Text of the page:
Evening Report (VIP) -- April 12, 2013

April 12, 2013 09:53 AM

NWS OUTLOOK STAYS COLD AND WET... The National Weather Service (NWS) 6- to 10-day forecast for April 18-22 calls for below-normal temps to continue across the entire Corn Belt and Plains. Above-normal precip is forecast during the period for the entire eastern Corn Belt, along with the northern two-thirds of Minnesota. Other areas of the Corn Belt are expected to see normal precip during this period.

The NWS 8- to 14-day forecast also calls for below-normal precip for the Corn Belt and Plains April 20-26, though the intensity is reduced some. But this forecast adds more precip, with all but the southern and southwestern Corn Belt expected to see above-normal precip. Click here for related maps.


RENEWABLE FUELS OUTLOOK... Bills were introduced in the House this week that would eliminate the corn-based ethanol mandate and limit ethanol blending to E10 and eventually discard the Renewable Fuels Standard (RFS). Hearings will take place this summer. There has been a lot of rhetoric on these topics, but we don't expect any final bill to be sent to President Obama. If we are wrong, he wouldn't sign it anyway.

We were one of the few to accurately predict the retroactive extension of the $1 biodiesel tax incentive through 2013. We expect another extension for 2014 to be tied to another tax extenders bill. Lawmakers will try to eliminate those taxpayer subsidies via any major tax reform bill to use those savings, but doing so would take time.


FSA NOTIFIES OF REVISED GUARANTEED LOAN INTEREST RATE POLICY... USDA's Farm Service Agency (FSA) today announced that its new policies for determining the maximum interest rates charged on loans guaranteed by the agency will become effective May 3, 2013, though it is still accepting comments on the new rule through June 3, 2013. The changes to previous program regulations include the elimination of the term "average agriculture loan customer" and the establishment of "easily determined rates" that can be charged on FSA guaranteed farm loans by tying the rate to one's formal written risk-based pricing practice if applicable. In that case, the rate must be at least one risk tier lower than the borrower would receive without the guarantee.

For those who do not use a risk-based pricing practice, the maximum interest rate allowed will be tied to spreads over widely published indices. Specifically, if the interest rate is variable or fixed for less than five years, the interest rate charged to the borrowed can't exceed 6.5% above the three-month London Interbank Offered Rate (LIBOR). If the interest rate is fixed for five years or more, the interest rate cannot top 5.5% above the five-year Treasury. If the three-month LIBOR falls below 2%, the maximum allowable spread for both indices would increase by 100 basis points.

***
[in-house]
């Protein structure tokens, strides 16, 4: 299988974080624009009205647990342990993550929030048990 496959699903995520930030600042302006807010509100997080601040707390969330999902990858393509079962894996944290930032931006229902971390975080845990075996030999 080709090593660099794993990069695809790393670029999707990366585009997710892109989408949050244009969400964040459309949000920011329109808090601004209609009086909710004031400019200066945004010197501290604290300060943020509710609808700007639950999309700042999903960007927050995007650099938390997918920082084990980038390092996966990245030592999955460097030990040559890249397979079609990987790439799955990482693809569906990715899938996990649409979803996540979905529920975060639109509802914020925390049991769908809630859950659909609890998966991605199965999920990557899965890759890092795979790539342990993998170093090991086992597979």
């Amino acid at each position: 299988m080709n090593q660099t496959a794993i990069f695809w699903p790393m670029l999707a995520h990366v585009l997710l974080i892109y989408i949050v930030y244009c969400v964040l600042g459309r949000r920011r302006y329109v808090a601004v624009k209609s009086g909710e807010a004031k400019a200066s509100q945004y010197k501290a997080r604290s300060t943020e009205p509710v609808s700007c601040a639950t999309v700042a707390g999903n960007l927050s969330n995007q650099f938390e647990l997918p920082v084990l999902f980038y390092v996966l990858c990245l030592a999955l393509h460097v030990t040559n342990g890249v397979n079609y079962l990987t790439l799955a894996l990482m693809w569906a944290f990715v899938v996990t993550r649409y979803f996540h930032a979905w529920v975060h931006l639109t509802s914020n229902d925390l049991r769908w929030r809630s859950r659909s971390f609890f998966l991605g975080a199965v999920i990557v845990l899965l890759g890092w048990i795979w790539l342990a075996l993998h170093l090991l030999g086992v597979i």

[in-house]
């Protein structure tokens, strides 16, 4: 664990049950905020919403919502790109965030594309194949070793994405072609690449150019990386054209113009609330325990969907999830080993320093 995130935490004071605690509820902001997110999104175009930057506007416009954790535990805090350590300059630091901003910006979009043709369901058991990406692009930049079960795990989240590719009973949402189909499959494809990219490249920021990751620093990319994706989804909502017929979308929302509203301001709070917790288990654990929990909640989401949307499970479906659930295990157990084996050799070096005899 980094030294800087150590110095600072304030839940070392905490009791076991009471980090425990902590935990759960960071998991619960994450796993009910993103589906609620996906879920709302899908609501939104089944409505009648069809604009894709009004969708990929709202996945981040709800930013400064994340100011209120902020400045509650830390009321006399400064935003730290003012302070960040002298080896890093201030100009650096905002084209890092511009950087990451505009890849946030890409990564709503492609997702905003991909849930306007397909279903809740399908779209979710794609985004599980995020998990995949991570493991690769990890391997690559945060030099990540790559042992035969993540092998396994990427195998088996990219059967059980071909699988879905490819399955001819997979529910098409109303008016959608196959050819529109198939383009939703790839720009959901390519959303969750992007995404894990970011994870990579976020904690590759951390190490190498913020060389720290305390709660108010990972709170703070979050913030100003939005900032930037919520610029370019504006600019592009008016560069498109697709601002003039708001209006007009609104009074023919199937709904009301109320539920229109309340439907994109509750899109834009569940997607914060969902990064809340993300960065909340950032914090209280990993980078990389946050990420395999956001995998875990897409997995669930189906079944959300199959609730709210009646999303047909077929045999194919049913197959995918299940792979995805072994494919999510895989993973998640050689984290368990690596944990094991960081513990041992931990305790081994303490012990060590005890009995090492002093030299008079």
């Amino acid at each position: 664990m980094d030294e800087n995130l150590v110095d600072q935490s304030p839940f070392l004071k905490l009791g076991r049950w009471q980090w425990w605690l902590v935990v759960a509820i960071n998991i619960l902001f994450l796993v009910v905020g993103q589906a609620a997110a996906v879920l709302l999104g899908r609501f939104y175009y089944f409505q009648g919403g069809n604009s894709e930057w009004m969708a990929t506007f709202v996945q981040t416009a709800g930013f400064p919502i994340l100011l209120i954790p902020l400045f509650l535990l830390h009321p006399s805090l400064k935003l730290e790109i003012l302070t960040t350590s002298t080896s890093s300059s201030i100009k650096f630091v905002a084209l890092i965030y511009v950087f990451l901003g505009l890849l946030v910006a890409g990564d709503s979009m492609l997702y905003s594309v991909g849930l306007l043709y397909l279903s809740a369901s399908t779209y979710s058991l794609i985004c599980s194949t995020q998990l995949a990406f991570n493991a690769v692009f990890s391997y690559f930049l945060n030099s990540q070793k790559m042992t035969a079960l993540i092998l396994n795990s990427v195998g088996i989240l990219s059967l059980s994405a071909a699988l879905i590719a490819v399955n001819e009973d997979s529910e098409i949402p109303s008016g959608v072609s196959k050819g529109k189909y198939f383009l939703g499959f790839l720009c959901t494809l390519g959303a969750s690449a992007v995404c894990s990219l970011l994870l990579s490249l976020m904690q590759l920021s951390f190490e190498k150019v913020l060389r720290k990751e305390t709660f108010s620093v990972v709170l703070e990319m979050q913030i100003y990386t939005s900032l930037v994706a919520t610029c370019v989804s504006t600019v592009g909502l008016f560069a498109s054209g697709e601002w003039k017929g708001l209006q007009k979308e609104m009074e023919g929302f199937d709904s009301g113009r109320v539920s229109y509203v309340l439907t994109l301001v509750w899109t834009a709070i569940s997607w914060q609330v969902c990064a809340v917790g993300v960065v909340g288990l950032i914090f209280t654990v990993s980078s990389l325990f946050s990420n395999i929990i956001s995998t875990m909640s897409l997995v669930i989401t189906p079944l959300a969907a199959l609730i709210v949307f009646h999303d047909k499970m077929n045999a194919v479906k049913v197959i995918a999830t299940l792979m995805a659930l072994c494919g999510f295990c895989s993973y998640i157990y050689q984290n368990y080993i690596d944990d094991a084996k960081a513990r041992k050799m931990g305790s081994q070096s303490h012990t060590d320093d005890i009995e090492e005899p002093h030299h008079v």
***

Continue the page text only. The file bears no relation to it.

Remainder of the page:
FSA says farmers will not have to change the index they use to price loans so long as the rate does not fall above the rule parameters outlined above. Compliance to the new rule is required only on the day the guaranteed loan closes or on the day a guaranteed loan is restructured.


FARM BILL UPDATE... The Senate Ag Committee will mark up its farm bill version this month or early May, and the House Ag Panel will follow. An important factor will be agreeing to a unified savings number; that may not happen until debt limit hike talks end in late July/early August. One key farm bill issue will be the amount of food stamp savings. This will likely be determined via an agreement between congressional leaders and the White House. The farmer safety net of the final farm bill will likely consist of crop insurance (including the Supplemental Coverage Option) and an optional target (reference) price option. There will not be a shallow loss/Ag Risk Coverage program due to cost factors.


CHINA BIRD FLU UPDATE... There are now 43 known cases of the H7N9 bird flu in China, with 11 of those resulting in deaths, according to Xinhua news agency. The source of the disease remains unknown, though positive samples of some birds in poultry markets remain the focus of investigations by China and the U.N. Food and Agriculture Organization.

Concerns with the H7N9 bird flu virus have eased in the grain and soy complex. While this will undoubtedly reduce Chinese feed demand, the issue has been brushed aside for now.

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